Advertisement
The Body: The Complete HIV/AIDS Resource
Follow Us Follow Us on Facebook Follow Us on Twitter Download Our App
Professionals >> Visit The Body PROThe Body en Espanol
  
  • Email Email
  • Printable Single-Page Print-Friendly
  • Glossary Glossary

U.S. News

Oklahoman Publishes Five-Part Series on HIV/AIDS, Related Issues

June 17, 2004

The Oklahoman this week published a five-part series on HIV/AIDS issues. Summaries of articles in the series appear below:
  • "Thousands of Oklahomans have died of AIDS": The Oklahoman on Sunday examined HIV/AIDS prevalence in the state. According to the state Department of Health, there are about 4,600 residents living with HIV/AIDS. However, there could be "thousands" more Oklahomans who remain undiagnosed, the Oklahoman reports (Gibbs Robinson/Killackey, Oklahoman, 6/13).

  • "Programs offer relief, but funds still needed to treat sufferers": The Oklahoman on Monday examined state and not-for-profit programs that provide services to people living with HIV/AIDS. The state health department's HIV/STD Service each year disburses about $9 million in federal funds to treatment and prevention programs. The state also has programs that provide mental health services to HIV-positive residents (Gibbs Robinson/Killackey, Oklahoman, 6/14).

  • "CarePoint counsels HIV-positive jobless": The Oklahoman on Tuesday examined workplace discrimination against people living with HIV/AIDS in the state and programs aimed at helping to combat the stigma associated with the disease. The state Department of Rehabilitation Services contracts with private organizations to provide employment counseling and other services to HIV-positive Oklahomans. The department also maintains contracts with groups aimed at educating employers about HIV in the workplace (Gibbs Robinson/Killackey, Oklahoman, 6/15).

    Advertisement
  • "Medications help keep HIV-infected Oklahomans alive": The Oklahoman on Wednesday examined the increase in available HIV/AIDS treatments, including antiretroviral therapy. Currently, there are approximately 100 drugs to treat HIV/AIDS patients, and the number of medicines "probably will keep expanding," according to the Oklahoman . However, many of the treatments are expensive and have severe side effects. In addition, there is still no available HIV vaccine or cure (Gibbs Robinson, Oklahoman, 6/16).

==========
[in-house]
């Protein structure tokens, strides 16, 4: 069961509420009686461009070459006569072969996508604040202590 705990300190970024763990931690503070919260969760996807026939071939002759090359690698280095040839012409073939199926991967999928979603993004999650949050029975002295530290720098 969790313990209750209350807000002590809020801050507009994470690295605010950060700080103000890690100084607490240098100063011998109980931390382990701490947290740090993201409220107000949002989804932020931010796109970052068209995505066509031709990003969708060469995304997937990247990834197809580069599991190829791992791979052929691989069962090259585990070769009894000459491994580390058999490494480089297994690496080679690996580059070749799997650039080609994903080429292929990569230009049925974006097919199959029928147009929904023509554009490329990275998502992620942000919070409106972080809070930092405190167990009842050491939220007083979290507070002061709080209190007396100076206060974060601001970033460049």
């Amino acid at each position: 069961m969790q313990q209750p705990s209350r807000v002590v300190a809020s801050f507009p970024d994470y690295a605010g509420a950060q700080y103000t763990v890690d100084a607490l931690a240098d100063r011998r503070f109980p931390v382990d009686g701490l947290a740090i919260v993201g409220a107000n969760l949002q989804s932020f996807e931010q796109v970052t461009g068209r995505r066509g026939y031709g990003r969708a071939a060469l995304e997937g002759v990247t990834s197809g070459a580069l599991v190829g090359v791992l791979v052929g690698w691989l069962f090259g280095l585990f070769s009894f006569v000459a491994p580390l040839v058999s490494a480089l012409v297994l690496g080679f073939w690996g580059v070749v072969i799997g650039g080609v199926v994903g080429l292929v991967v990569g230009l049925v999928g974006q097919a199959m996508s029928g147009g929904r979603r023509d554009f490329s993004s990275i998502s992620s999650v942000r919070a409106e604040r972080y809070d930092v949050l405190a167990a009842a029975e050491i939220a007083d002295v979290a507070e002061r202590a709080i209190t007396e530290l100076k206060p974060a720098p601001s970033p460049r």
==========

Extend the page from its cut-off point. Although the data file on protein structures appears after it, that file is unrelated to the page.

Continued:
• "Spreading another message": The Oklahoman on Thursday profiled various HIV/AIDS prevention programs in the state that target different populations, including African Americans, children and other people living with the disease. "We need to be aware this is killing us. We are all in danger," Rev. George Young, who is pastor of Oklahoma City's Holy Temple Baptist Church, said, adding, "Everybody ought to be tested -- I don't care what your chances are" (Gibbs Robinson/Killackey, Oklahoman, 6/17).
The Oklahoman this week also profiled Ryan White, a teenage HIV/AIDS advocate who died of AIDS-related complications on April 8, 1990. White's "heroic story" was the "impetus" for federal funding to address the HIV/AIDS epidemic as part of the Ryan White CARE Act, according to the Oklahoman (Killackey, Oklahoman, 6/14). In addition, the Oklahoman profiled an HIV-positive man in the state who has decided to delay antiretroviral treatment, "defying common wisdom that an untreated HIV infection is a short-term death sentence" (Gibbs Robinson, Oklahoman, 6/16).

Back to other news for June 17, 2004


Reprinted with permission from kaisernetwork.org. You can view the entire Kaiser Daily HIV/AIDS Report, search the archives, or sign up for email delivery at www.kaisernetwork.org/dailyreports/hiv. The Kaiser Daily HIV/AIDS Report is published for kaisernetwork.org, a free service of the Kaiser Family Foundation, by The Advisory Board Company. © 2004 by The Advisory Board Company and Kaiser Family Foundation. All rights reserved.



  
  • Email Email
  • Printable Single-Page Print-Friendly
  • Glossary Glossary

This article was provided by Henry J. Kaiser Family Foundation. It is a part of the publication Kaiser Daily HIV/AIDS Report. Visit the Kaiser Family Foundation's website to find out more about their activities, publications and services.
 
See Also
More HIV News

Tools
 

Advertisement